difference between "sob story" and great, moving PS

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difference between "sob story" and great, moving PS

Postby taylorswiftfan » Sat Dec 14, 2013 2:46 pm

I'm trying to write my personal statement about a topic that is very sensitive and may come off sounding like a sob story. However, it is a huge reason why i want to attend law school. I'm at that point where I think I should just scrap it and write something really creative about a hobby I have that would be a bit more enlightening.

When do you know you are writing a PS that is a sob story and when is it just a brilliant PS that moves people to know why you would be a great law school candidate with a unique background (someone who overcame major obstacles)?

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Re: difference between "sob story" and great, moving PS

Postby ScottRiqui » Sat Dec 14, 2013 3:16 pm

Obviously, a "sob story" where you come off as still having a "victim" mentality makes for a horrible PS. But I don't think that even a good "overcoming adversity" story by itself is necessarily much better.

The best advice I got when writing my PS was to answer two questions - "Why law" (why you think you want to become a lawyer), and "Why me" (why the school should believe you have what it takes to be a good student and eventually, a good lawyer). A good "overcoming adversity" story can help with the second part, but don't neglect the first part in the process.

Edit: Wasn't there originally a reply before mine? I left stuff off of mine because the other poster already made some good points.


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Re: difference between "sob story" and great, moving PS

Postby jac101689 » Sat Dec 14, 2013 3:37 pm

I had deleted this but here it is again:

I'd say start writing both and see which one reads more like "I was a victim once and I still am." Commit that one to the flames because it won't compel anyone with the self-respect and self-confidence that comes through beating adversity. If you have a story where you started off as a victim but overcame it, focus much more on the overcoming part, what you learned from it, and how it has influenced/prepared you to serve others. I think that formula can work. If the hobby-focused essay flows better, go with that.

I think what turns adcomms off about victims is that they'll be likely to blame the rest of the world for things within their control or they'll dwell on that which they can't control as an excuse not to solve problems. What does this mean? If you're an unethical lawyer, you might point fingers at other unethical lawyers who have already "degraded the integrity of the profession." You might make up lies when you neglect your work and justify them through "oh, poor me" kind of thinking. Victims are almost never leaders. The only exceptions I can think of are dead. Leaders end up being better ambassadors for law schools than victims. Therefore, they'll have little incentive to accept you if you come off as a victim.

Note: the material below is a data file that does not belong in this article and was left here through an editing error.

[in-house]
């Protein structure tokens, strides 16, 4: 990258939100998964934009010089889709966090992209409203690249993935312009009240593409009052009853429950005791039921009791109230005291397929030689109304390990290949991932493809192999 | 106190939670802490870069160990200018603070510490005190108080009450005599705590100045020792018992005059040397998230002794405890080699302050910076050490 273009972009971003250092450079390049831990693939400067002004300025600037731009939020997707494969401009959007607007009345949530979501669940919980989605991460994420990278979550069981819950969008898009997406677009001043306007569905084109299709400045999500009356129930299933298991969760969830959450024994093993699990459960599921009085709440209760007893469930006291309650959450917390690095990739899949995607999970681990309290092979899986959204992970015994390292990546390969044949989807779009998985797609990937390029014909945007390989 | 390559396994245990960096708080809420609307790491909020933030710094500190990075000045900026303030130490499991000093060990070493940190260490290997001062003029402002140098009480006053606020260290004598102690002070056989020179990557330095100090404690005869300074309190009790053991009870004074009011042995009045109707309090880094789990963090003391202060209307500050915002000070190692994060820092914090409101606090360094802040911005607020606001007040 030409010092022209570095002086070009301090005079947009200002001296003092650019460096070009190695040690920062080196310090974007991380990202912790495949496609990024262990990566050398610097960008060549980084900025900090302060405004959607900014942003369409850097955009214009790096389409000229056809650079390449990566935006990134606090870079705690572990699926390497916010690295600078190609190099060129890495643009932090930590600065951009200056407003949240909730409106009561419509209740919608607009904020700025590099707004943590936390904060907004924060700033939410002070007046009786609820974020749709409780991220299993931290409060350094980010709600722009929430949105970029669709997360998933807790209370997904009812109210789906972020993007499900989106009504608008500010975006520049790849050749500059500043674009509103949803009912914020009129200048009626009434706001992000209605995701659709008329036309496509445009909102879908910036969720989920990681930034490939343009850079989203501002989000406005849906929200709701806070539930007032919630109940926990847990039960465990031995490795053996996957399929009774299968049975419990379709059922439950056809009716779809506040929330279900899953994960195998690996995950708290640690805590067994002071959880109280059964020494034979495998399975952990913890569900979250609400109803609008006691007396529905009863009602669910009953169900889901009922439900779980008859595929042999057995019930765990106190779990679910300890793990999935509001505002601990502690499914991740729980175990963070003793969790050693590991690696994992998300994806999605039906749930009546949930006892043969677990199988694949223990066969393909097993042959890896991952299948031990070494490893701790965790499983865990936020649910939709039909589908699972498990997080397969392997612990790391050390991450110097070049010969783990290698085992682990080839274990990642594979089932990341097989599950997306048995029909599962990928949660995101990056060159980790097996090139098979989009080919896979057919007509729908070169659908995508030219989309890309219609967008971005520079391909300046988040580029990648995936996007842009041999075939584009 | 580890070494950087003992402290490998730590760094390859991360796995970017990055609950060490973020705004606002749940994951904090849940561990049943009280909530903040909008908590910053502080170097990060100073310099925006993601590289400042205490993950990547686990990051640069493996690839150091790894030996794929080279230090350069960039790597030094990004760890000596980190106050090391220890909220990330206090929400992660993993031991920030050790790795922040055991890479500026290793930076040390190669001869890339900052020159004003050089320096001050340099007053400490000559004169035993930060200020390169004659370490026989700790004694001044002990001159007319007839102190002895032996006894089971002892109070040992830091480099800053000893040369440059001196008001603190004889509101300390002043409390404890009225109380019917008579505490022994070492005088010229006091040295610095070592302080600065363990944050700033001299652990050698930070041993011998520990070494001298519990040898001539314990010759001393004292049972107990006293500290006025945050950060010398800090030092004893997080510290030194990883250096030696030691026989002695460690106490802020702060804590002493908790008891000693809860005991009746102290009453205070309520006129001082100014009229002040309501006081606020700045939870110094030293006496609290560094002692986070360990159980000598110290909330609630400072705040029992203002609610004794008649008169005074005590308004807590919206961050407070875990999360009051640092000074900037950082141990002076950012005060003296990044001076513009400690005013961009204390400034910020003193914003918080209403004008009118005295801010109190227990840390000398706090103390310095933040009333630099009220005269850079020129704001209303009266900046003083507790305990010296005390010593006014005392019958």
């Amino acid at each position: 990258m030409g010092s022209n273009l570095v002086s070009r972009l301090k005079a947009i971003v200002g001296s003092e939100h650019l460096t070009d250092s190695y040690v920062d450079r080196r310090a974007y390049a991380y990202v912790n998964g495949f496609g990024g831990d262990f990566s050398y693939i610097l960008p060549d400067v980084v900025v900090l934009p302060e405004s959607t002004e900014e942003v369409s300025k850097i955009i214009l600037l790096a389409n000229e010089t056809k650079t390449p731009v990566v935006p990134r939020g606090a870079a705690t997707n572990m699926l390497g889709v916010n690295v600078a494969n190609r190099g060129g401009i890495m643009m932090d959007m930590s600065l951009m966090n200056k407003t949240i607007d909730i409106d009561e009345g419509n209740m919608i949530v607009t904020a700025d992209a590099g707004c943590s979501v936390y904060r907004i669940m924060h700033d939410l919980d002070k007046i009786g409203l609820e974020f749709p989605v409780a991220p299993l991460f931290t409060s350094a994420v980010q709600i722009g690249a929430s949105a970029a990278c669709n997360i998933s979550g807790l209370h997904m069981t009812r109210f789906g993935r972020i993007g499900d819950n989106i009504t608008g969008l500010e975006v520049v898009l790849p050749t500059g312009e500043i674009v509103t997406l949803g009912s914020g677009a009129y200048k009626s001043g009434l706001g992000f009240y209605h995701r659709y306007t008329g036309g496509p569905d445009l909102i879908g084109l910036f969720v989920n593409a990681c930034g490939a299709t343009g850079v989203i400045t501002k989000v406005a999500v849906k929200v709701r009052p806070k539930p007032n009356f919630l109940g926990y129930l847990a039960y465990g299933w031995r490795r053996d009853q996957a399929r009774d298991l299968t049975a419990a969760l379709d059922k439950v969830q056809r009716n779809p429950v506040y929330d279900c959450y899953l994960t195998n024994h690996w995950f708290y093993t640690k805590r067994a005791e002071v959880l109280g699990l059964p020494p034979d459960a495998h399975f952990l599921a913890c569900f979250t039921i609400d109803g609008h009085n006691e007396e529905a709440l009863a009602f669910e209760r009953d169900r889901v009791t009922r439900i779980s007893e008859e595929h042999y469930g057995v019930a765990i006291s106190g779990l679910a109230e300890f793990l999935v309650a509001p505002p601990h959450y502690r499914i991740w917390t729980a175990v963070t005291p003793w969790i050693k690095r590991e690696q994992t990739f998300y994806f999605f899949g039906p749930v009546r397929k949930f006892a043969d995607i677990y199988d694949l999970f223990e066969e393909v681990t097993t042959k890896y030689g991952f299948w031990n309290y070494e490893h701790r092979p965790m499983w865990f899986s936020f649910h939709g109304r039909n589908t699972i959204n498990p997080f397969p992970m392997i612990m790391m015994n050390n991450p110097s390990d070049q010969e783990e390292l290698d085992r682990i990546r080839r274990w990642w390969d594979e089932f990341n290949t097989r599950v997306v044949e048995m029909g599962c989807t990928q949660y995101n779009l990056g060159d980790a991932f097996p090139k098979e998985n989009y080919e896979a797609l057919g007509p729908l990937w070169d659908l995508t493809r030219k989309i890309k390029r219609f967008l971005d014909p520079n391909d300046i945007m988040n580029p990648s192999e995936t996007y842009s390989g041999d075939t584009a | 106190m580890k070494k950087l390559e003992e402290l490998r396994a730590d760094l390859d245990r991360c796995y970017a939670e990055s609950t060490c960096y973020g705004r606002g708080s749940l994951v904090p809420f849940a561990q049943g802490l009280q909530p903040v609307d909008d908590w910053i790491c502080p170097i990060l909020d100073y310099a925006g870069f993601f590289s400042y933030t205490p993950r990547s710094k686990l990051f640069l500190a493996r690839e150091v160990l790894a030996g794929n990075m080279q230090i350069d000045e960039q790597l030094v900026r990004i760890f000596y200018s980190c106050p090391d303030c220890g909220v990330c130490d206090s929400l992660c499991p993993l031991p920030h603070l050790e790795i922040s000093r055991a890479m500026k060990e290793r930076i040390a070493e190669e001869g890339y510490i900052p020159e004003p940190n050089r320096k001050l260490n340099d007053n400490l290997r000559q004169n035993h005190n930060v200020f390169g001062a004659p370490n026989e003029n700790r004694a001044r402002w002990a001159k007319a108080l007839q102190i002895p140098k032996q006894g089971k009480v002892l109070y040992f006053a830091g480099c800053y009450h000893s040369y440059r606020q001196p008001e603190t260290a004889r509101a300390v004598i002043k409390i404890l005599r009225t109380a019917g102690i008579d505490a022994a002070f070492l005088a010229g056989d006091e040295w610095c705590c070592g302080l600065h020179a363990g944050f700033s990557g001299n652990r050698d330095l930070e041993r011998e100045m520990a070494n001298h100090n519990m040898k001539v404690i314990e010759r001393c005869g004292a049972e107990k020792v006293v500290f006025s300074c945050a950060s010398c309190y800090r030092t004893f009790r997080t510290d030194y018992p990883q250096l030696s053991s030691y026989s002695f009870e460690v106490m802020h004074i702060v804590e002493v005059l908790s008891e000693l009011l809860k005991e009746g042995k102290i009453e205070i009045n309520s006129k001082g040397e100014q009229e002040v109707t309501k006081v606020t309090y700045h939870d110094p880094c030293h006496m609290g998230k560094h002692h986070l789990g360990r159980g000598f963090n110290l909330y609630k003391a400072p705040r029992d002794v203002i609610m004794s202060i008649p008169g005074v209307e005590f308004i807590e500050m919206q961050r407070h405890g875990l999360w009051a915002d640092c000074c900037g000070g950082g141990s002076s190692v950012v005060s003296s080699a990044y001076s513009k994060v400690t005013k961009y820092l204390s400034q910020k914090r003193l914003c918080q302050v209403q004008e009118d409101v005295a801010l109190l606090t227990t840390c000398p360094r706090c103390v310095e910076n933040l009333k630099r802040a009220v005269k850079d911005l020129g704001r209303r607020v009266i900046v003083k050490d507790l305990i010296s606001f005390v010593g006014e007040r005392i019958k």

Perhaps that explanation is unnecessary, but I think it pretty well captures why sob stories are abject failures.


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Re: difference between "sob story" and great, moving PS

Postby taylorswiftfan » Sun Dec 15, 2013 4:43 pm

Thanks for the advice. I'm going to start writing up both. I've been brainstorming, but struggling with a topic for the "creative, non-sob story" one. My recommenders all asked for a personal statement draft and I was going to give them my original PS but I just feel like it's so crappy and emotional/verging on "sob story/extremely depressing topic" territory. I try to go into details about how i managed to overcome a particular situation, but it's hard to write such an essay if there are many others writing essays that are so serious.

I promised my recommenders that I'd submit the PS to them within the next few days, but I'm thinking it might just make more sense for me to submit an essay explaining why i want to attend law school.


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Re: difference between "sob story" and great, moving PS

Postby powder » Mon Dec 16, 2013 10:44 am

It's probably going to take several drafts to get where you want. I wrote an adversity PS and my first couple of drafts came off as angry/bitter, even without intending it. Tell the story and let it speak for itself. Don't overplay your hand, don't try to shade things to make them seem worse than they were, or focus too heavily on your emotional state. What happened and what did you do in response--write about that, not what it did to your psyche. If you want someone to read it over, pm me.


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Re: difference between "sob story" and great, moving PS

Postby collegewriter » Mon Dec 16, 2013 8:54 pm

In a sob story the point is to make the reader feel strong emotions for the author (i.e. feel grief, sympathy, empathy). An overcoming adversity PS uses a strong storyline to effectively show why you would be a good law school candidate. In essence, the "sob"-like aspects of this essay support the point but are not the main focus, where in a sob story, the focus is on the story itself and the emotions it elicits. Your best bet is to focus on what makes you a good candidate and then use your story to prove those points. If the connection is tenuous between the two then you should probably choose another PS topic.

Message me if you want more help. Law student who tutors admissions essays as a job.

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